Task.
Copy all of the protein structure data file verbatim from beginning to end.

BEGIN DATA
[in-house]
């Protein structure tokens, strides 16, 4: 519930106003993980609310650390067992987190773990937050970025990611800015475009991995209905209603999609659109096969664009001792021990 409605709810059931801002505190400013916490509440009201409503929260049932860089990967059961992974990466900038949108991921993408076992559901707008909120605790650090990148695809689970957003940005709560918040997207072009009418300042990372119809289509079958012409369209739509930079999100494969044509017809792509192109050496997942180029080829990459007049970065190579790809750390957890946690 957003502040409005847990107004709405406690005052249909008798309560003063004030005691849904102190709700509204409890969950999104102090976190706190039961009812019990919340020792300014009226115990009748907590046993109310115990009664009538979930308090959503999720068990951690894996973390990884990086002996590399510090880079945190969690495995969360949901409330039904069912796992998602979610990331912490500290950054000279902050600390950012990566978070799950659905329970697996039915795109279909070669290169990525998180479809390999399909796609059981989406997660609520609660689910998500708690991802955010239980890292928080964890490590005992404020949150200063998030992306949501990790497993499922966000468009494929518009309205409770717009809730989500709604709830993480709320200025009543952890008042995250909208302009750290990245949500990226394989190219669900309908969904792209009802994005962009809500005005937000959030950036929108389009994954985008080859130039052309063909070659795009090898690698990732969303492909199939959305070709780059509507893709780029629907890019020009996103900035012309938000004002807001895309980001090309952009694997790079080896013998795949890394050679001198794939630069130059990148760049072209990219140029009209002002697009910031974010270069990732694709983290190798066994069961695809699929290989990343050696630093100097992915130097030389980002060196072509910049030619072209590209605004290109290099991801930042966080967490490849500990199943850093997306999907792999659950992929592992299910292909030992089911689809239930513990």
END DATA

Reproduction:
[in-house]
């Protein structure tokens, strides 16, 4: 519930106003993980609310650390067992987190773990937050970025990611800015475009991995209905209603999609659109096969664009001792021990 409605709810059931801002505190400013916490509440009201409503929260049932860089990967059961992974990466900038949108991921993408076992559901707008909120605790650090990148695809689970957003940005709560918040997207072009009418300042990372119809289509079958012409369209739509930079999100494969044509017809792509192109050496997942180029080829990459007049970065190579790809750390957890946690 957003502040409005847990107004709405406690005052249909008798309560003063004030005691849904102190709700509204409890969950999104102090976190706190039961009812019990919340020792300014009226115990009748907590046993109310115990009664009538979930308090959503999720068990951690894996973390990884990086002996590399510090880079945190969690495995969360949901409330039904069912796992998602979610990331912490500290950054000279902050600390950012990566978070799950659905329970697996039915795109279909070669290169990525998180479809390999399909796609059981989406997660609520609660689910998500708690991802955010239980890292928080964890490590005992404020949150200063998030992306949501990790497993499922966000468009494929518009309205409770717009809730989500709604709830993480709320200025009543952890008042995250909208302009750290990245949500990226394989190219669900309908969904792209009802994005962009809500005005937000959030950036929108389009994954985008080859130039052309063909070659795009090898690698990732969303492909199939959305070709780059509507893709780029629907890019020009996103900035012309938000004002807001895309980001090309952009694997790079080896013998795949890394050679001198794939630069130059990148760049072209990219140029009209002002697009910031974010270069990732694709983290190798066994069961695809699929290989990343050696630093100097992915130097030389980002060196072509910049030619072209590209605004290109290099991801930042966080967490490849500990199943850093997306999907792999659950992929592992299910292909030992089911689809239930513990």